So why do we stop? Well let’s start with Adam and Eve. We all know that story of creation. Whether historical fact as some believe or, as others maintain, an instructive allegory, the great truth of the story is the same. God created us in his image to be in union with him. You can think of the Garden of Eden as the Kingdom of God perfected. All life in perfect relationship with God and ordered as God intended. But God also created us with the ability to reason and choose, because real relationships must be a matter of choice and God wants us to choose life with him. He will not force it upon us. We are intended to live in harmony with God and others, in which we find an overwhelming peace. But humans unfortunately have chosen self instead of God. Humans have chosen to live life in ways God does not intend and in so doing live outside the Kingdom.

The entirety of human history can be reduced to humans choosing the Kingdom of Self while struggling to return to the Kingdom of God. The Great Deception of humans is that through our reason and skills we can control the world and our lives, in essence that we can be like God. Choosing to follow our way instead of God’s also is the essence of sin because we separate ourselves from God. As we follow our way, however, there still is that craving for God that is missing from our lives. We have been left with a deep yearning, but are confused as to how to satisfy it.

Throughout time humans have invented many religions to fill that hole. They have all been flawed though as they create a god in the image of man rather than allow God to restore man to God’s image. They are all dependent upon humans doing something to please God and win his approval because we believe that we can be like God. We just need to be good enough. If we were God we would expect people to earn their way to the Kingdom, so the religions of humans all define what we can do to connect with God. But those are not gates to God’s Kingdom. They are all still in the Kingdom of the Self.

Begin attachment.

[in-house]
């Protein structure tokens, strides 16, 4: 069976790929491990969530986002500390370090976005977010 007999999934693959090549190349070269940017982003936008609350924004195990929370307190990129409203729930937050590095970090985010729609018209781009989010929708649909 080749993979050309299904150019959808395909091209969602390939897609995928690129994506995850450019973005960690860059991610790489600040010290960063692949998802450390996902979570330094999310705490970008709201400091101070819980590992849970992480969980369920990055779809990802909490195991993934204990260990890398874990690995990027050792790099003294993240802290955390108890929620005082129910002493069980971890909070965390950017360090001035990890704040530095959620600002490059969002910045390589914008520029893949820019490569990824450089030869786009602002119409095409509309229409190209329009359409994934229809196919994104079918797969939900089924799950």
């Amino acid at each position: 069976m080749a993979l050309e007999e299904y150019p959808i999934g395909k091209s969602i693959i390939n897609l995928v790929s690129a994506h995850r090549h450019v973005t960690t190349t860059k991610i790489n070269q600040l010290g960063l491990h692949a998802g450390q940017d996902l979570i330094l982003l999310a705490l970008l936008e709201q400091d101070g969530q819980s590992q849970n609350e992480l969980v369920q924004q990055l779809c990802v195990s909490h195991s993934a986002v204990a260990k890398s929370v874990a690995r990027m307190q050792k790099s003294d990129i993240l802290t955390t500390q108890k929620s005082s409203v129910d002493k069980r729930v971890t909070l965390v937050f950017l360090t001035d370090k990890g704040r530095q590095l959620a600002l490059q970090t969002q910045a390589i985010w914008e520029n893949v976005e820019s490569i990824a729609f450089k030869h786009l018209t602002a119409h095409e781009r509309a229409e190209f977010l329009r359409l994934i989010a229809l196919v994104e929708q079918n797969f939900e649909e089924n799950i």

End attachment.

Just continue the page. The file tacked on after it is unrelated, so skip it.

Even when we don’t turn to religion, our lives still are discordant and we find ourselves yearning for and searching for another thing, another person, another job, another experience, another drug, or another anything that will satisfy us and bring us the peace and harmony we seek. But it isn’t there because it is not a path into God’s Kingdom. And humans stand outside as long as they think they can do things well enough to impress God so that he will allow us to return.

You can also look at all of human history as God loving us so much and trying to show us that we cannot return to life in the Kingdom on our own. He has been reaching to us to try to show us that if we surrender to him then he will immediately welcome us into Kingdom life. This book…the Bible…is the road map of God’s love lighting our way back. The first half of human history with God can probably be summarized as God trying to convince us that we simply cannot earn our way back to Him. Because we think we can, however, he met us where we are by defining what we needed to do to connect with him by our will. The Old Testament has an extensive list of rules, including the Ten Commandments, for humans to follow if we want to earn our way back to God. God gave them, however, not because he expects us to follow every minute technicality, but indeed because he knows we cannot. Nevertheless, humans thought they could and needed to come to the understanding that they could not. So God set forth an elaborate set of laws that could only be satisfied by the divine to show us that we are not divine and never can be. Following the laws was not the answer, including within the structure of human-invented religions that created a god in man’s idea of what God should be.